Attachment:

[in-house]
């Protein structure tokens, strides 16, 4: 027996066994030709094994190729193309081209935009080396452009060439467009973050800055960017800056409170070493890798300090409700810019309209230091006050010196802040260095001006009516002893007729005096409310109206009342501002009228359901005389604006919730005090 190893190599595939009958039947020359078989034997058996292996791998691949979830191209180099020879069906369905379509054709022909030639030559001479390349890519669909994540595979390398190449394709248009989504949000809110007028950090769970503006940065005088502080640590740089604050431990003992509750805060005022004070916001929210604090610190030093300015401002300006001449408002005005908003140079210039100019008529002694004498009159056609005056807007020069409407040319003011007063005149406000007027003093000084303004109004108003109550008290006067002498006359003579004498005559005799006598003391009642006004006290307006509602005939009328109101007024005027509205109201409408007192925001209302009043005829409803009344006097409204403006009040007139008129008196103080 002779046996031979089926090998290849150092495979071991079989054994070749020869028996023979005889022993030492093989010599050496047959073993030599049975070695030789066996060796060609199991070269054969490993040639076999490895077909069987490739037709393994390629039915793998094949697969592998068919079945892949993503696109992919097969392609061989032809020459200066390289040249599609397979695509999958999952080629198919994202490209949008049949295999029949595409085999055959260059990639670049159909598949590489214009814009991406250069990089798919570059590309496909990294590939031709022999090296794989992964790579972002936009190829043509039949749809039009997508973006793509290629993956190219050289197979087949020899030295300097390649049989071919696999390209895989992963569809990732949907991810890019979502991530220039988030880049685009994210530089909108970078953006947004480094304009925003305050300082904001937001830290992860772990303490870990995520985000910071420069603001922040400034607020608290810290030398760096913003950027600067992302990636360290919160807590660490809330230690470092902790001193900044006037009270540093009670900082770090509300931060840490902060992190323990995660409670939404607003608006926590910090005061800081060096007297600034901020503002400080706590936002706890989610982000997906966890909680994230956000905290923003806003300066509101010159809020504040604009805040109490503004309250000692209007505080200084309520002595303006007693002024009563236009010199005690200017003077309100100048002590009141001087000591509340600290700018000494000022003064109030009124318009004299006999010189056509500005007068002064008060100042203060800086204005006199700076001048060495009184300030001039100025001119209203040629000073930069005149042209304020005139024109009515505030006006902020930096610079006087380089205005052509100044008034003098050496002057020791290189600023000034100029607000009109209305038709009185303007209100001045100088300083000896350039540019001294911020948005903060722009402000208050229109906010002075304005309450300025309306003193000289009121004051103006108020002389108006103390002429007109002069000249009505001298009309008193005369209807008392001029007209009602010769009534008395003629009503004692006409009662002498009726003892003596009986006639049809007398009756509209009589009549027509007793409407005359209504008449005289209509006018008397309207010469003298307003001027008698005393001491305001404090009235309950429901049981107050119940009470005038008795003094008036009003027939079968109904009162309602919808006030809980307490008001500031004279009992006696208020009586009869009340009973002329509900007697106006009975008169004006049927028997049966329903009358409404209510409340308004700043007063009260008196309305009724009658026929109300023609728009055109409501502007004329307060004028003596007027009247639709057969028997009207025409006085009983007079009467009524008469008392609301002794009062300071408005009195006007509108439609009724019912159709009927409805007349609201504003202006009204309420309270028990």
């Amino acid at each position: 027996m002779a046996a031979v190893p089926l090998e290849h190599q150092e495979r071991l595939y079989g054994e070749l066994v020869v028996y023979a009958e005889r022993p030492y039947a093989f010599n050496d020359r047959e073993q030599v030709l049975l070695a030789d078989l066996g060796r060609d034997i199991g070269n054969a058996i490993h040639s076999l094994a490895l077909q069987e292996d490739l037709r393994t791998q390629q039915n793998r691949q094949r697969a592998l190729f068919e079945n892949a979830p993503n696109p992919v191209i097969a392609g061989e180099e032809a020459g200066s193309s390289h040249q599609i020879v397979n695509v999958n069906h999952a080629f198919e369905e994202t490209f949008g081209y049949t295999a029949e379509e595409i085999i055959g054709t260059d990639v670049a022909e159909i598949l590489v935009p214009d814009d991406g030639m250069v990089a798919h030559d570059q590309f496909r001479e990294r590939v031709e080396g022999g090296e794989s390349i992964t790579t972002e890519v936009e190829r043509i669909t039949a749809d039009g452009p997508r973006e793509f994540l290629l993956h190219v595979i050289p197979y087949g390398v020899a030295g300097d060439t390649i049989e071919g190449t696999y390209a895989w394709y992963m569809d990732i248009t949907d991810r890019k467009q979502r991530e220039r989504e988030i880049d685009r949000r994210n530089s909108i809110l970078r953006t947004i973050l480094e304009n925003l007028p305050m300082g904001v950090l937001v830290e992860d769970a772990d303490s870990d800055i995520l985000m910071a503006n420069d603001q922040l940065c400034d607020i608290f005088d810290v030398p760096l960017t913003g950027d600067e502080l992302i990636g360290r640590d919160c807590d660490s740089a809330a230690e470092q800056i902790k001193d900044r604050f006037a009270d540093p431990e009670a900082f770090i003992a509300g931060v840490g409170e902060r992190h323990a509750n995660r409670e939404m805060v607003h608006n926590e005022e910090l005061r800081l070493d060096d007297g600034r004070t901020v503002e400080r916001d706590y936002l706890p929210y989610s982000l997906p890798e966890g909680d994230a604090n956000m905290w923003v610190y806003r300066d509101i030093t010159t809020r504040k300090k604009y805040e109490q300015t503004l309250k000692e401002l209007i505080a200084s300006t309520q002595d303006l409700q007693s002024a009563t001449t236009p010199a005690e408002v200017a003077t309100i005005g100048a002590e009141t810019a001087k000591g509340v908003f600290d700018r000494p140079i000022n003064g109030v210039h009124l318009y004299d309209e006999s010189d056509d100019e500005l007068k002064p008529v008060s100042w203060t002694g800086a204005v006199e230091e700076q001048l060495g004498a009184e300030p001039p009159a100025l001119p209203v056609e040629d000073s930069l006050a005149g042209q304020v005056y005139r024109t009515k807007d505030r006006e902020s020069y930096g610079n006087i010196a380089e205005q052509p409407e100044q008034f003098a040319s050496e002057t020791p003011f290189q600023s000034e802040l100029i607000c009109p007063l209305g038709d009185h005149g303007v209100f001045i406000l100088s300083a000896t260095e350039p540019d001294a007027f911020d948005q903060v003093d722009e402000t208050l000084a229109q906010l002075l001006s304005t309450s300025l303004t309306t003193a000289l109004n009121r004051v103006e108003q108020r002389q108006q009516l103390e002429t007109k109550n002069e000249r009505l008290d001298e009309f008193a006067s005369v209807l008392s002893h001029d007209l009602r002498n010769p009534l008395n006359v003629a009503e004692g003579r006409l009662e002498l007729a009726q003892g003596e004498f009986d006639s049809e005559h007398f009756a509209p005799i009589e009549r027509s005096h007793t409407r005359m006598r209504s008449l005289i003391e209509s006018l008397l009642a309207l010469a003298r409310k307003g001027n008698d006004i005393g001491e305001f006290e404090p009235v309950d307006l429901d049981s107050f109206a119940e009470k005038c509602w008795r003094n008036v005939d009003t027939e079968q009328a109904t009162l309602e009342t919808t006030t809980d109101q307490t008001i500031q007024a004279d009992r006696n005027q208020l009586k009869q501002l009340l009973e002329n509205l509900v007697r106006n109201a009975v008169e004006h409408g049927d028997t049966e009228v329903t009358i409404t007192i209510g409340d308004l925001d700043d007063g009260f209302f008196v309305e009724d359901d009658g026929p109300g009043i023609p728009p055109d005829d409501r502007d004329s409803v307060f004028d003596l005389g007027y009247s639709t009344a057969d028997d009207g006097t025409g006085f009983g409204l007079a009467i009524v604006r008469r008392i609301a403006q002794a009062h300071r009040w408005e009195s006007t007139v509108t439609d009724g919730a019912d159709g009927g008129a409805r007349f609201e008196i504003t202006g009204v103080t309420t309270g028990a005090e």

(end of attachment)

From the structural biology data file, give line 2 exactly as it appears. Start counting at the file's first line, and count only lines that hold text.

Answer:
């Protein structure tokens, strides 16, 4: 027996066994030709094994190729193309081209935009080396452009060439467009973050800055960017800056409170070493890798300090409700810019309209230091006050010196802040260095001006009516002893007729005096409310109206009342501002009228359901005389604006919730005090 190893190599595939009958039947020359078989034997058996292996791998691949979830191209180099020879069906369905379509054709022909030639030559001479390349890519669909994540595979390398190449394709248009989504949000809110007028950090769970503006940065005088502080640590740089604050431990003992509750805060005022004070916001929210604090610190030093300015401002300006001449408002005005908003140079210039100019008529002694004498009159056609005056807007020069409407040319003011007063005149406000007027003093000084303004109004108003109550008290006067002498006359003579004498005559005799006598003391009642006004006290307006509602005939009328109101007024005027509205109201409408007192925001209302009043005829409803009344006097409204403006009040007139008129008196103080 002779046996031979089926090998290849150092495979071991079989054994070749020869028996023979005889022993030492093989010599050496047959073993030599049975070695030789066996060796060609199991070269054969490993040639076999490895077909069987490739037709393994390629039915793998094949697969592998068919079945892949993503696109992919097969392609061989032809020459200066390289040249599609397979695509999958999952080629198919994202490209949008049949295999029949595409085999055959260059990639670049159909598949590489214009814009991406250069990089798919570059590309496909990294590939031709022999090296794989992964790579972002936009190829043509039949749809039009997508973006793509290629993956190219050289197979087949020899030295300097390649049989071919696999390209895989992963569809990732949907991810890019979502991530220039988030880049685009994210530089909108970078953006947004480094304009925003305050300082904001937001830290992860772990303490870990995520985000910071420069603001922040400034607020608290810290030398760096913003950027600067992302990636360290919160807590660490809330230690470092902790001193900044006037009270540093009670900082770090509300931060840490902060992190323990995660409670939404607003608006926590910090005061800081060096007297600034901020503002400080706590936002706890989610982000997906966890909680994230956000905290923003806003300066509101010159809020504040604009805040109490503004309250000692209007505080200084309520002595303006007693002024009563236009010199005690200017003077309100100048002590009141001087000591509340600290700018000494000022003064109030009124318009004299006999010189056509500005007068002064008060100042203060800086204005006199700076001048060495009184300030001039100025001119209203040629000073930069005149042209304020005139024109009515505030006006902020930096610079006087380089205005052509100044008034003098050496002057020791290189600023000034100029607000009109209305038709009185303007209100001045100088300083000896350039540019001294911020948005903060722009402000208050229109906010002075304005309450300025309306003193000289009121004051103006108020002389108006103390002429007109002069000249009505001298009309008193005369209807008392001029007209009602010769009534008395003629009503004692006409009662002498009726003892003596009986006639049809007398009756509209009589009549027509007793409407005359209504008449005289209509006018008397309207010469003298307003001027008698005393001491305001404090009235309950429901049981107050119940009470005038008795003094008036009003027939079968109904009162309602919808006030809980307490008001500031004279009992006696208020009586009869009340009973002329509900007697106006009975008169004006049927028997049966329903009358409404209510409340308004700043007063009260008196309305009724009658026929109300023609728009055109409501502007004329307060004028003596007027009247639709057969028997009207025409006085009983007079009467009524008469008392609301002794009062300071408005009195006007509108439609009724019912159709009927409805007349609201504003202006009204309420309270028990």